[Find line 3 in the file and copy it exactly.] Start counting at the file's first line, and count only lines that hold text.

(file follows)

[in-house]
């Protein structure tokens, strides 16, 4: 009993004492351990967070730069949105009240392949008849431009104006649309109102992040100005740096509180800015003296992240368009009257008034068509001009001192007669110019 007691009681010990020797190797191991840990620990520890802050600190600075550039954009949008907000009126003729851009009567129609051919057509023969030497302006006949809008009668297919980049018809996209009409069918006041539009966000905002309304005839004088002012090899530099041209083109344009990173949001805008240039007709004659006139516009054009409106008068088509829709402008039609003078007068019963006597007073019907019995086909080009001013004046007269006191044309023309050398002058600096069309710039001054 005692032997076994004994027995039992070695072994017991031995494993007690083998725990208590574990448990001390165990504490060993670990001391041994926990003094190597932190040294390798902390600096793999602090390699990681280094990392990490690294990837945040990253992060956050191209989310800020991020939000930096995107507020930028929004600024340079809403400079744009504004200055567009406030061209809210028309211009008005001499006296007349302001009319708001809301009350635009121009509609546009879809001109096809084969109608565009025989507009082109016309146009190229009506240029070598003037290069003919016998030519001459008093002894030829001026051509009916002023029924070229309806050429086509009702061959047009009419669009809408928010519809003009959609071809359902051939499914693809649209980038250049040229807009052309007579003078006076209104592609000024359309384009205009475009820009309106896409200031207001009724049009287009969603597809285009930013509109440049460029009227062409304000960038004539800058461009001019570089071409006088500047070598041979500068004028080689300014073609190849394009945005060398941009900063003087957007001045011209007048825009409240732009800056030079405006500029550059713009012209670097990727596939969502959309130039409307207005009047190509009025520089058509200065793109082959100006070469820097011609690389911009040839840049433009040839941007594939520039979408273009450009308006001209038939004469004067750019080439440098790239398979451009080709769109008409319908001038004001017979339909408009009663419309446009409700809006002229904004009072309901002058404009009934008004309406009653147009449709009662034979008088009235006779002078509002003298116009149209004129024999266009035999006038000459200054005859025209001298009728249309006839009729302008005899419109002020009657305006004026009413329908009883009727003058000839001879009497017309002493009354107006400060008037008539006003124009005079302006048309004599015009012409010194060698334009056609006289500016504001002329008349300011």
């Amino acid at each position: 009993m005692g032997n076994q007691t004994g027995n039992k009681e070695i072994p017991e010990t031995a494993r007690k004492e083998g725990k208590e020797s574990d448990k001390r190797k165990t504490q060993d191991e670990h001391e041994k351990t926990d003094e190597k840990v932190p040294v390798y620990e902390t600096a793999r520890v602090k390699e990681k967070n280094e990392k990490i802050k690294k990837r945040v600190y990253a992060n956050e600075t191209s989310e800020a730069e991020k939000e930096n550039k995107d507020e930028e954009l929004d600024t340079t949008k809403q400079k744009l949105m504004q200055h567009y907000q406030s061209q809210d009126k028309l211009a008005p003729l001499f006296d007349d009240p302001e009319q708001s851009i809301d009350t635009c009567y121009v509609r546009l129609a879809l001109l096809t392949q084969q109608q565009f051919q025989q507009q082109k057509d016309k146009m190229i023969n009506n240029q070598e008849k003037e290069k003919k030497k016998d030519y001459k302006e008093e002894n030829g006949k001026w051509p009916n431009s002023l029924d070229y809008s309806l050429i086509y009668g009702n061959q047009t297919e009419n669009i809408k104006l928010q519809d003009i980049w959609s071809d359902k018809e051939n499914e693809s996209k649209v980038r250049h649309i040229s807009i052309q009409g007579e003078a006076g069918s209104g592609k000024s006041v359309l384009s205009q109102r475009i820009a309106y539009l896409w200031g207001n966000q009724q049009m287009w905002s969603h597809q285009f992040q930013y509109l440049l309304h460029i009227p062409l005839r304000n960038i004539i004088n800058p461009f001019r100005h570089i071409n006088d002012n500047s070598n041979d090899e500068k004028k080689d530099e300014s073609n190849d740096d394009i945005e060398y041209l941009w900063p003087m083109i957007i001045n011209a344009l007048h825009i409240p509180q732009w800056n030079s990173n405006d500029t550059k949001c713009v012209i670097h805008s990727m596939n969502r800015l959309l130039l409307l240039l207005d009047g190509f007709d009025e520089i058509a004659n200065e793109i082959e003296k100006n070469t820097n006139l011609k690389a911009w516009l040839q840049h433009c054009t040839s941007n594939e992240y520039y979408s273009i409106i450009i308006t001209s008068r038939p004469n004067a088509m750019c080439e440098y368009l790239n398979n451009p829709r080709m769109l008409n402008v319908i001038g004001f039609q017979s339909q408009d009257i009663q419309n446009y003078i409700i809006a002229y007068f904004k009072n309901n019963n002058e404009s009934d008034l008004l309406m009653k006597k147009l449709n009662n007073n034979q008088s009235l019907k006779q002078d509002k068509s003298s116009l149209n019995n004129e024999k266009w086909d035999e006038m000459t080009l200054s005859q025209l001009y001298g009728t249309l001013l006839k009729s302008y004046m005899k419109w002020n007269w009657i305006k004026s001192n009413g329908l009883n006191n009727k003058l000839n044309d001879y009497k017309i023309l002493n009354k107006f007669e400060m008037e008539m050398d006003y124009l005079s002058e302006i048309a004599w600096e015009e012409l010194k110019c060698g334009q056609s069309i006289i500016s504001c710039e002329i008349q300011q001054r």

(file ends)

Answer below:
């Amino acid at each position: 009993m005692g032997n076994q007691t004994g027995n039992k009681e070695i072994p017991e010990t031995a494993r007690k004492e083998g725990k208590e020797s574990d448990k001390r190797k165990t504490q060993d191991e670990h001391e041994k351990t926990d003094e190597k840990v932190p040294v390798y620990e902390t600096a793999r520890v602090k390699e990681k967070n280094e990392k990490i802050k690294k990837r945040v600190y990253a992060n956050e600075t191209s989310e800020a730069e991020k939000e930096n550039k995107d507020e930028e954009l929004d600024t340079t949008k809403q400079k744009l949105m504004q200055h567009y907000q406030s061209q809210d009126k028309l211009a008005p003729l001499f006296d007349d009240p302001e009319q708001s851009i809301d009350t635009c009567y121009v509609r546009l129609a879809l001109l096809t392949q084969q109608q565009f051919q025989q507009q082109k057509d016309k146009m190229i023969n009506n240029q070598e008849k003037e290069k003919k030497k016998d030519y001459k302006e008093e002894n030829g006949k001026w051509p009916n431009s002023l029924d070229y809008s309806l050429i086509y009668g009702n061959q047009t297919e009419n669009i809408k104006l928010q519809d003009i980049w959609s071809d359902k018809e051939n499914e693809s996209k649209v980038r250049h649309i040229s807009i052309q009409g007579e003078a006076g069918s209104g592609k000024s006041v359309l384009s205009q109102r475009i820009a309106y539009l896409w200031g207001n966000q009724q049009m287009w905002s969603h597809q285009f992040q930013y509109l440049l309304h460029i009227p062409l005839r304000n960038i004539i004088n800058p461009f001019r100005h570089i071409n006088d002012n500047s070598n041979d090899e500068k004028k080689d530099e300014s073609n190849d740096d394009i945005e060398y041209l941009w900063p003087m083109i957007i001045n011209a344009l007048h825009i409240p509180q732009w800056n030079s990173n405006d500029t550059k949001c713009v012209i670097h805008s990727m596939n969502r800015l959309l130039l409307l240039l207005d009047g190509f007709d009025e520089i058509a004659n200065e793109i082959e003296k100006n070469t820097n006139l011609k690389a911009w516009l040839q840049h433009c054009t040839s941007n594939e992240y520039y979408s273009i409106i450009i308006t001209s008068r038939p004469n004067a088509m750019c080439e440098y368009l790239n398979n451009p829709r080709m769109l008409n402008v319908i001038g004001f039609q017979s339909q408009d009257i009663q419309n446009y003078i409700i809006a002229y007068f904004k009072n309901n019963n002058e404009s009934d008034l008004l309406m009653k006597k147009l449709n009662n007073n034979q008088s009235l019907k006779q002078d509002k068509s003298s116009l149209n019995n004129e024999k266009w086909d035999e006038m000459t080009l200054s005859q025209l001009y001298g009728t249309l001013l006839k009729s302008y004046m005899k419109w002020n007269w009657i305006k004026s001192n009413g329908l009883n006191n009727k003058l000839n044309d001879y009497k017309i023309l002493n009354k107006f007669e400060m008037e008539m050398d006003y124009l005079s002058e302006i048309a004599w600096e015009e012409l010194k110019c060698g334009q056609s069309i006289i500016s504001c710039e002329i008349q300011q001054r």